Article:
What types of collaborations and research are you currently facilitating?
So many! We have a number of research projects going on. Recently, we have published some infographics on the datawe have been collecting on long term development and economical data on companies. As for collaborations, we are co-operating with Finnish cultural institutes in London, Berlin, Brussels and Stockholm. We also present Finnish circus at international performing arts markets and are planning to participate in the next PAMS(Performing Arts Market) in Seoul together with Dance Info Finland. Subcase – the showcase of Nordic Contemporary Circus– is naturally one of the major events in our region. It collects a large international audience of promoters and programmers. This year Subcase takes place during November 14th–17th in Subtopia in the outskirts of Stockholm.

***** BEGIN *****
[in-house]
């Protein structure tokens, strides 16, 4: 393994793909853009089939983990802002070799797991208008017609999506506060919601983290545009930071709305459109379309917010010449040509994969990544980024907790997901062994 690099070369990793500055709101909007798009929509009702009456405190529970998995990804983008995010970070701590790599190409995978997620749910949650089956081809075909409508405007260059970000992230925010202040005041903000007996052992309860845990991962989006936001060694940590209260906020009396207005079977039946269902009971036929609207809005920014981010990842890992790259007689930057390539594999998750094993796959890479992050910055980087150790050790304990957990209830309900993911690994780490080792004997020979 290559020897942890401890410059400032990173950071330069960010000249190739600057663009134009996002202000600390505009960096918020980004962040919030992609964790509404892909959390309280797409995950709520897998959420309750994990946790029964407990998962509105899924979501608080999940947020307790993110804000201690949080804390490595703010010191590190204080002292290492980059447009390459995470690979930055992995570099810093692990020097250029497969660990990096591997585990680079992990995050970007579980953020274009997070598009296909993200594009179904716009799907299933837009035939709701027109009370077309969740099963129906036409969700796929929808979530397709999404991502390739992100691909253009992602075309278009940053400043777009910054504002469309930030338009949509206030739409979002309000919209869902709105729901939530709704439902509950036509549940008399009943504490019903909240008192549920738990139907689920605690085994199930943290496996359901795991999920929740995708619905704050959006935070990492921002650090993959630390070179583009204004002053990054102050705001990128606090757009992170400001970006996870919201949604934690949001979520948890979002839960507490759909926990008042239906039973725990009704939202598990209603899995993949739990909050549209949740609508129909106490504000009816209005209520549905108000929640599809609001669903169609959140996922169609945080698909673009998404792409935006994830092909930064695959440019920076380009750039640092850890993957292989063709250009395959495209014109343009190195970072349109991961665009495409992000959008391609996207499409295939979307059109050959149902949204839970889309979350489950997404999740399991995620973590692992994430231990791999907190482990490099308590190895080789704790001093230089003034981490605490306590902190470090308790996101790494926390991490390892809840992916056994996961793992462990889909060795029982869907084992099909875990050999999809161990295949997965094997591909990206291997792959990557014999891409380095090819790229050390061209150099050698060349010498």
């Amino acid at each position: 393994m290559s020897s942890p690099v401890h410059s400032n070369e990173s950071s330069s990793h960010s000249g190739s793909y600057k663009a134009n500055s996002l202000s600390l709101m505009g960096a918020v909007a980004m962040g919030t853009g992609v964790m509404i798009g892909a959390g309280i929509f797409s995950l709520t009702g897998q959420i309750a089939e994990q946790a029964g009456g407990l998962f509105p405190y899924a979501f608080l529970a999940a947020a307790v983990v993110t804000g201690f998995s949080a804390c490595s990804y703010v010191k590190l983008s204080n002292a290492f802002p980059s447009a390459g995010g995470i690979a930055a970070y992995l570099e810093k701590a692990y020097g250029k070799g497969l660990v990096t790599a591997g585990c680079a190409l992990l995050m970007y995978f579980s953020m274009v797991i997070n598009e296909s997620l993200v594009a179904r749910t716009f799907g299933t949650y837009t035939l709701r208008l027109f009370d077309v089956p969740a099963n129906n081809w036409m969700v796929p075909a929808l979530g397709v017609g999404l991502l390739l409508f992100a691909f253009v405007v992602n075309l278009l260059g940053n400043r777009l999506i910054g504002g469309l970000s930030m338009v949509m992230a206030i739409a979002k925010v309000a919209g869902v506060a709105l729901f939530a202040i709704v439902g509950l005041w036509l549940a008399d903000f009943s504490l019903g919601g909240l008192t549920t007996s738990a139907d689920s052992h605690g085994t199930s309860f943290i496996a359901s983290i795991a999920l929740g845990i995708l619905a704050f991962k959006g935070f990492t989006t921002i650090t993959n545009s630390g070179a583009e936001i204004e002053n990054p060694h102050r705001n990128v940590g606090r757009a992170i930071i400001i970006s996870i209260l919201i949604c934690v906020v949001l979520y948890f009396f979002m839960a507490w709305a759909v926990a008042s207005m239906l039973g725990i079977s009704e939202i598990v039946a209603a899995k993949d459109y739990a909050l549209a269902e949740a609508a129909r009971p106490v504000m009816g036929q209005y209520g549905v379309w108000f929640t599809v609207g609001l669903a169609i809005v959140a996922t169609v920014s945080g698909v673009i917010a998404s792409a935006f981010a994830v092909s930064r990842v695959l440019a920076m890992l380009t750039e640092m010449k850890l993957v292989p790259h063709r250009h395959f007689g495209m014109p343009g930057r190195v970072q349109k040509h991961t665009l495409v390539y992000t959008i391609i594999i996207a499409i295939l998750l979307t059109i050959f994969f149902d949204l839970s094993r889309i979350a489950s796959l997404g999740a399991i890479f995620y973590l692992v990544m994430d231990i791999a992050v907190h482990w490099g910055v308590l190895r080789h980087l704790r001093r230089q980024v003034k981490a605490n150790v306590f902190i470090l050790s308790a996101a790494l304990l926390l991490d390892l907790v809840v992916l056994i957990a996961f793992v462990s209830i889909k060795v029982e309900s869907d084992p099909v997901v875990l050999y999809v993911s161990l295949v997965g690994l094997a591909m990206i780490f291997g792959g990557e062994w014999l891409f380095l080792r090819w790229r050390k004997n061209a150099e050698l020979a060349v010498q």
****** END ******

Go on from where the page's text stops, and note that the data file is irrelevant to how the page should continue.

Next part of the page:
We are also partners in two international circus projects ending this year, designed to support networking opportunities and to share know-how between circus professionals internationally.
We were recently co-organizers of CASA (Circus and Street Arts Circuits). Within CASA ten marketing and audience development workshops were organized in addition to five research trips for circus and street arts professionals to five areas in Europe. The project helped practitioners to access international markets and made new connections by developing their knowledge. The outcome is published this week as five inspirational guides for circus and outdoor arts for anyone who wants to find out more about the sector.